Thursday, July 29, 2010

Propagation and Propaganda

The tech-savvy folks at UT's Pendergrass Library on the Ag. Campus posted a great article to their twitter feed about a series of World War era food posters currently on display at the National Agricultural Library.

You can read about the exhibit here:

and here:

Curator Corey Bernat says of the show,

"Putting these posters in chronological order showed me how the government's methodology changed over the years, and how they borrowed from professional advertising and were influenced by what was going on in the private sector," said Bernat.

"It also really shows the shift to an industrialized food system," she adds. "You look at the WWII posters and think--where are the agriculture ones? Well, there aren't any. It's suddenly about consumers, not farmers."

You can browse through an online gallery of the posters here.

What does our contemporary food propaganda look like? Here are just a couple examples of various food and land organizations and their websites:
Slow Food
Growing Power
Pick Tn. Products
None of the graphics they use come close, in my opinion, to the blunt tone (visually and literally) of the examples on display at the National Ag. Library. Another interesting contemporary parallel comes from my friend and talented colleague, Ericka Walker, who recently completed a beautiful series of posters that borrows heavily from the graphic imagery and strident propaganda of World War One and World War Two posters. Unlike the original work, Walker's images deliberately confuse the viewer with an unsettling blend of agriculture, industry, and military. She is not all out critical of any one of the three and it takes a discerning viewer to recognize that these images are not originals. (The image below comes from Walker's site: Look closely and note that the combine is fully loaded.)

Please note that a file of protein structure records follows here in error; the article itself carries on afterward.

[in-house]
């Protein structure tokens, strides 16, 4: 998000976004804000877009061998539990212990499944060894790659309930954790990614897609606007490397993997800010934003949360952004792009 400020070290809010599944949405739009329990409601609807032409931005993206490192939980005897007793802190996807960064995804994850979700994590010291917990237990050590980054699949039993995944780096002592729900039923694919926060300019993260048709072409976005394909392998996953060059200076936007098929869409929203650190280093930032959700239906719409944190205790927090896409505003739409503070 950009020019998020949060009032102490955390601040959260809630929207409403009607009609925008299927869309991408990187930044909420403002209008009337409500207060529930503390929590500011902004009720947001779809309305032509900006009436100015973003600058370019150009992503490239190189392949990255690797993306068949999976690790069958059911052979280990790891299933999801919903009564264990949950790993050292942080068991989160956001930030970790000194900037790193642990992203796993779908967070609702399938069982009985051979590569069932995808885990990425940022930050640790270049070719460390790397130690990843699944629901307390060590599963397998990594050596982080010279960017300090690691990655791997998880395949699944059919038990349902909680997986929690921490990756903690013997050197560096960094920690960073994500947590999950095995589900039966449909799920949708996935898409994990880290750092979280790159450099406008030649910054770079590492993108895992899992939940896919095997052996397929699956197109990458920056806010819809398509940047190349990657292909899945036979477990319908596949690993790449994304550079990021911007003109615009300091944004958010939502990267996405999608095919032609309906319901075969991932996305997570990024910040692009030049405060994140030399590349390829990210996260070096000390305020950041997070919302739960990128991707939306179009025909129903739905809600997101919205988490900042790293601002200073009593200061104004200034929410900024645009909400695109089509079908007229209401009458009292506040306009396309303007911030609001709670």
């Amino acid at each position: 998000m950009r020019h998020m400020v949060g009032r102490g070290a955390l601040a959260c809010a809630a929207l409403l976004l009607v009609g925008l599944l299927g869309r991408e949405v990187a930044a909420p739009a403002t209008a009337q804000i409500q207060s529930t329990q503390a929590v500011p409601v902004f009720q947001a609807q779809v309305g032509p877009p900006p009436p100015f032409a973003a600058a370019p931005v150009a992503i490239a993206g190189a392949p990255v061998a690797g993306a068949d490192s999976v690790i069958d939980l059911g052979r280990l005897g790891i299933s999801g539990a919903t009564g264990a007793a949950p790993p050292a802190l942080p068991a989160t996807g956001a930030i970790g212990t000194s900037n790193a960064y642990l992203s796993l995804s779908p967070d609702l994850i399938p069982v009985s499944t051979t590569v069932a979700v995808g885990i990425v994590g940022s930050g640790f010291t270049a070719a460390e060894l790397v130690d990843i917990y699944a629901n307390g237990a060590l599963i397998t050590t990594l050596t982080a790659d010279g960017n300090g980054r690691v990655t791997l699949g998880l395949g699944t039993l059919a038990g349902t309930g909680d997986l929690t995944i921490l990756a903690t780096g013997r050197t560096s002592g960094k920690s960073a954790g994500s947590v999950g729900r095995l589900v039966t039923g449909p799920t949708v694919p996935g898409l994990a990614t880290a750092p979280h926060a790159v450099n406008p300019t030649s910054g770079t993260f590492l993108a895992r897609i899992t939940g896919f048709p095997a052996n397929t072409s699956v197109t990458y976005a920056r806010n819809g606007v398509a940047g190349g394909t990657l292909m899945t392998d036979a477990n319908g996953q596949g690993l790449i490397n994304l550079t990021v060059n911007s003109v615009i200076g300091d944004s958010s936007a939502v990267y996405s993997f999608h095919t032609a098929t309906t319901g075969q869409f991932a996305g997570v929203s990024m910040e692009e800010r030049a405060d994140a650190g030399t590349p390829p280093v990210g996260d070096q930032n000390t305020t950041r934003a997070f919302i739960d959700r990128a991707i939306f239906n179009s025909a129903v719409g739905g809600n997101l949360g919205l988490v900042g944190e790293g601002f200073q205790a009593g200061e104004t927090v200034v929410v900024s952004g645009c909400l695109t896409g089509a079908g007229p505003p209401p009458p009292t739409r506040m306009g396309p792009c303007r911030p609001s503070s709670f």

I'd like to see some more contemporary interpretations of the patriotic call to be a steward of the land.

No comments:

Post a Comment